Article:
Tuesday, April 5, 2016

The End of Moral Relativism

The Atlantic's Jonathan Merritt argues that our culture's fling with moral relativism, a fling that's persisted for at least sixty years, is over. Borrowing from a column by the New York times' David Brooks, Merritt maintains that, at least among Millenials, we're seeing what may be described as a New Absolutism. He may be right, but I think the absolutism he sees having descended upon us like a smog is not really an absolutism at all, but rather an emotivist power play.

I'll explain shortly, but first some excerpts from Merritt's column:
In The New York Times last week, David Brooks argued that while American college campuses were “awash in moral relativism” as late as the 1980s, a “shame culture” has now taken its place. The subjective morality of yesterday has been replaced by an ethical code that, if violated, results in unmerciful moral crusades on social media.

A culture of shame cannot be a culture of total relativism. One must have some moral criteria [by] which to decide if someone is worth shaming.

“Some sort of moral system is coming into place,” Brooks says. “Some new criteria now exist, which people use to define correct and incorrect action.”

This system is not a reversion to the values that conservatives may wish for. America’s new moral code is much different than it was prior to the cultural revolution of the 1960s and 70s. Instead of being centered on gender roles, family values, respect for institutions and religious piety, it orbits around values like tolerance and inclusion. (This new code has created a paradoxical moment in which all is tolerated except the intolerant and all included except the exclusive.)

Although this new code is moral, it is not always designated as such. As Brooks said, “Talk of good and bad has to defer to talk about respect and recognition.” No wonder many God-and-family conservatives dislike this new moral code as much as the relativism it replaced.
To be sure, there's a new wave of moral absolutism sweeping academia which sees things like racism, sexism, support for Israel, and reservations about gay marriage and global warming as absolutely wrong, but to simply point this out and then conclude that relativism is dead is to miss the fatal weakness lurking in the moral passion to which Merritt alludes.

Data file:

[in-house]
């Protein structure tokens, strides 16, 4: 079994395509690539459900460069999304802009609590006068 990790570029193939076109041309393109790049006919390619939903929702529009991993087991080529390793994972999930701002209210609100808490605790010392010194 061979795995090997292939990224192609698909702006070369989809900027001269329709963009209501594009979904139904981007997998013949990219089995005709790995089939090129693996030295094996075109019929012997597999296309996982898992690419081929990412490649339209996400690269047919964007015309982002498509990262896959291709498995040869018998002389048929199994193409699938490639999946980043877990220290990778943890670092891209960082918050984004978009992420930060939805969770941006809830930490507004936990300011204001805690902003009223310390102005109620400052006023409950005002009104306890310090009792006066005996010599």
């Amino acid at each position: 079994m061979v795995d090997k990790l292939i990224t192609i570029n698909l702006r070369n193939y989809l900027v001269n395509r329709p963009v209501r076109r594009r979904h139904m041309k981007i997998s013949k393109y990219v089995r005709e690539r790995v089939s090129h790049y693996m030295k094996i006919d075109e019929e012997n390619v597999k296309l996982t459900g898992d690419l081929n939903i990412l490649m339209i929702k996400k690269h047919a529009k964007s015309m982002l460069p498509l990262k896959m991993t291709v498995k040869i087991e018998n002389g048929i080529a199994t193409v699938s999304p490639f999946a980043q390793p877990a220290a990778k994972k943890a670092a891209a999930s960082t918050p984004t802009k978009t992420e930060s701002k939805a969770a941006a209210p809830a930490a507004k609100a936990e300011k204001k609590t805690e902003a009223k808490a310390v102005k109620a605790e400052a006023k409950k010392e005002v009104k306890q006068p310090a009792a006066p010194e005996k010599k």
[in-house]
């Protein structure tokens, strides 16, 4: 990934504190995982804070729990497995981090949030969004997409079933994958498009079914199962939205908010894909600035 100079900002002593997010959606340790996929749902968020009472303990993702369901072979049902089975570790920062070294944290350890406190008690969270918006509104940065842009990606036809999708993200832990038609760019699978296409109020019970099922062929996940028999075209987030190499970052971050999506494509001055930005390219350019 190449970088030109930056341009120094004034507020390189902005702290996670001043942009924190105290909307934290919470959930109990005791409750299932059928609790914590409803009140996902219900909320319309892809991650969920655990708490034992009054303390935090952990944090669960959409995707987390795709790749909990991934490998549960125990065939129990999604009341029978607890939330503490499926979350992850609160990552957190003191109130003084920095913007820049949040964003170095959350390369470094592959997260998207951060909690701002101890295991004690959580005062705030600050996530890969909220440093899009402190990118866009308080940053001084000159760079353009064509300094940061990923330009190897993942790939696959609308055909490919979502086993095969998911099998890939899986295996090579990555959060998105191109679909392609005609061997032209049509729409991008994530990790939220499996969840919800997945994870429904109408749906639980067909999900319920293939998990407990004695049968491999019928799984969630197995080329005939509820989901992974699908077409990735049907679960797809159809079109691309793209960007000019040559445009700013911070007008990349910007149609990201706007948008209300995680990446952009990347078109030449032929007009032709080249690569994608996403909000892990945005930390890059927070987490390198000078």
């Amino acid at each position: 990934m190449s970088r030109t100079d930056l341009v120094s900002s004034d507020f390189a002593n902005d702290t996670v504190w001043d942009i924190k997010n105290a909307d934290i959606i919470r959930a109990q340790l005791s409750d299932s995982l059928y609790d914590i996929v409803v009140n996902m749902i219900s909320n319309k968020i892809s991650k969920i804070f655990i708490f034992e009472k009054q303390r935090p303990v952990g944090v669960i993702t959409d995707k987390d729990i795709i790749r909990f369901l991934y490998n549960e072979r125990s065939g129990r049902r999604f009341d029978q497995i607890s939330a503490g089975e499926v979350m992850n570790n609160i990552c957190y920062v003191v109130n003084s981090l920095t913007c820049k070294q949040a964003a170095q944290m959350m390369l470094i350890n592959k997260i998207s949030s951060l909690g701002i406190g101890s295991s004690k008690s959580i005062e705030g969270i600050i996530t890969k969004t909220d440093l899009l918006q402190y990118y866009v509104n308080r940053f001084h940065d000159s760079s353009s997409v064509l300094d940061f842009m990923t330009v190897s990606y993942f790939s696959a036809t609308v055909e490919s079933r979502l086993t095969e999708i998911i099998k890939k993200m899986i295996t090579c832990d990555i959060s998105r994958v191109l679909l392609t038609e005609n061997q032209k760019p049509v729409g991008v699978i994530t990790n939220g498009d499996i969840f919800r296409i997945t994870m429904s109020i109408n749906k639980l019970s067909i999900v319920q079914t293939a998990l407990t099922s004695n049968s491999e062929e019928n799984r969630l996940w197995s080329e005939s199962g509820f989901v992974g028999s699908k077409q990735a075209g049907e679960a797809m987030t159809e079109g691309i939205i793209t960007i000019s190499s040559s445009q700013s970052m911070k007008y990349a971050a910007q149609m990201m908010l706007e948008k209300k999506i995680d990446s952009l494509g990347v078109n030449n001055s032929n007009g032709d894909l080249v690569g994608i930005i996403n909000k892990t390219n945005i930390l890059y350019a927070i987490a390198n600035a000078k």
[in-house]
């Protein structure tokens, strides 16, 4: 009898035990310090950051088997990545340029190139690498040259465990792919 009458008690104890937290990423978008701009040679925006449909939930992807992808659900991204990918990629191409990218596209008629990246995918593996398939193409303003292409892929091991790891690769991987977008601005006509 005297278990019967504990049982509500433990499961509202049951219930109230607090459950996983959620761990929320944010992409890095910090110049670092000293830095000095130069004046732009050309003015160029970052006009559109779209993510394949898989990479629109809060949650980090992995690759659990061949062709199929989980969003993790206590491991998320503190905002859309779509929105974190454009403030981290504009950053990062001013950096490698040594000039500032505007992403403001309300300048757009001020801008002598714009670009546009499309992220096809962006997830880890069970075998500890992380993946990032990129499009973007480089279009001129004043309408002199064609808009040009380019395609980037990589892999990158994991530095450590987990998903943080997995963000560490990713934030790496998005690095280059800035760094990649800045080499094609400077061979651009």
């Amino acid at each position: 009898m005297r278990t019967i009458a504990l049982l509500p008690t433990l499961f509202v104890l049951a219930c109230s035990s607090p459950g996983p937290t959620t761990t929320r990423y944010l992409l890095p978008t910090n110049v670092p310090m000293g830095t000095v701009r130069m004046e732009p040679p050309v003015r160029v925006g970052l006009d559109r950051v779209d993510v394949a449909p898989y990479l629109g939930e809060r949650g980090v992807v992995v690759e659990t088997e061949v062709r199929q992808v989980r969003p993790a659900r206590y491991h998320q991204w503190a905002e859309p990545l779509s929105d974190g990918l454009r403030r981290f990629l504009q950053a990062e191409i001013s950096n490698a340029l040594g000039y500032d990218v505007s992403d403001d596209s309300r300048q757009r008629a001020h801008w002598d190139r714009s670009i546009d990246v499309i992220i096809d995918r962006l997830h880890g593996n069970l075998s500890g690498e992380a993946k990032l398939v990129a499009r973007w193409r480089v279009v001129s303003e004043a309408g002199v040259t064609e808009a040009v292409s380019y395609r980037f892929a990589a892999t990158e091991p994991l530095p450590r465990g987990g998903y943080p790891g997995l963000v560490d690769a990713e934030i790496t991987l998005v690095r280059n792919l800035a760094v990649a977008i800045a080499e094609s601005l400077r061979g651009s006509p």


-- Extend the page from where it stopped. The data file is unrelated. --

That weakness lies in the fact that the moral fervor with which the above positions are often held on campus and in the media today has no ground in any objective moral referent. These positions are based on nothing more than the ardent feelings of those who hold them. As such they may be regarded as absolutes by those convinced of their rightness, but, if so, they are arbitrarily chosen absolutes, which is to say they're not really absolutes at all.

For any moral principle to be absolute it has to be objectively grounded in something which transcends one's own feelings, indeed which transcends humanity altogether. Otherwise, how do we adjudicate between the passionate feelings of one person and the passionate feelings of another? We can't, of course, unless we have some standard to which we can compare those disparate passions. Lacking such a standard, when we say something is wrong all we're saying is that it offends my personal preferences, to which someone might well ask, "Why should your preferences be the standard of right and wrong for everyone else?"

The new moral absolutism to which Merritt and Brooks advert is not absolutism at all. It's simply a form of narcissistic subjectivism, or egoism, which presumes that anything which transgresses my personal moral preferences is wrong for everyone and anyone to do.

You, let's say, think it's right to help the poor. I, let's say, think we should adopt social Darwinism and let the poor fend for themselves. You insist I'm wrong. I ask why am I wrong? You say because I'm being selfish and greedy. I ask why selfishness and greed are wrong. You say because they hurt people. I ask why it's wrong to hurt people. You reply that I wouldn't want people to hurt me. I respond that that's true but it's not a reason why I should care about hurting others. You give up on me, judging me hopelessly immoral, but what you haven't succeeded in doing is explaining why it's wrong to let the poor suffer. You've simply given expression to your feelings about the matter.

For there to be any objective moral duties there has to be a transcendent moral authority, a God, from which (whom) all moral goodness is derived. Take away God, as our secular society seems eager to do, and all we're left with is emotivism - people insisting that their emotional reactions to events are "right" and contrary reactions are "wrong", but lacking any basis for making such judgments.

This is not to say that if one believes in God one will know what's right. Nor is it to say that even if one knows what's right one will do what's right. What it is to say is that unless there is a God, or something very much like God, there simply is no right or wrong, and certainly no absolute moral duties.

As belief in God disappears morality becomes as insubstantial as the grin of the Cheshire cat in Alice in Wonderland - to borrow a reference from this marvelous tale for the second week in a row: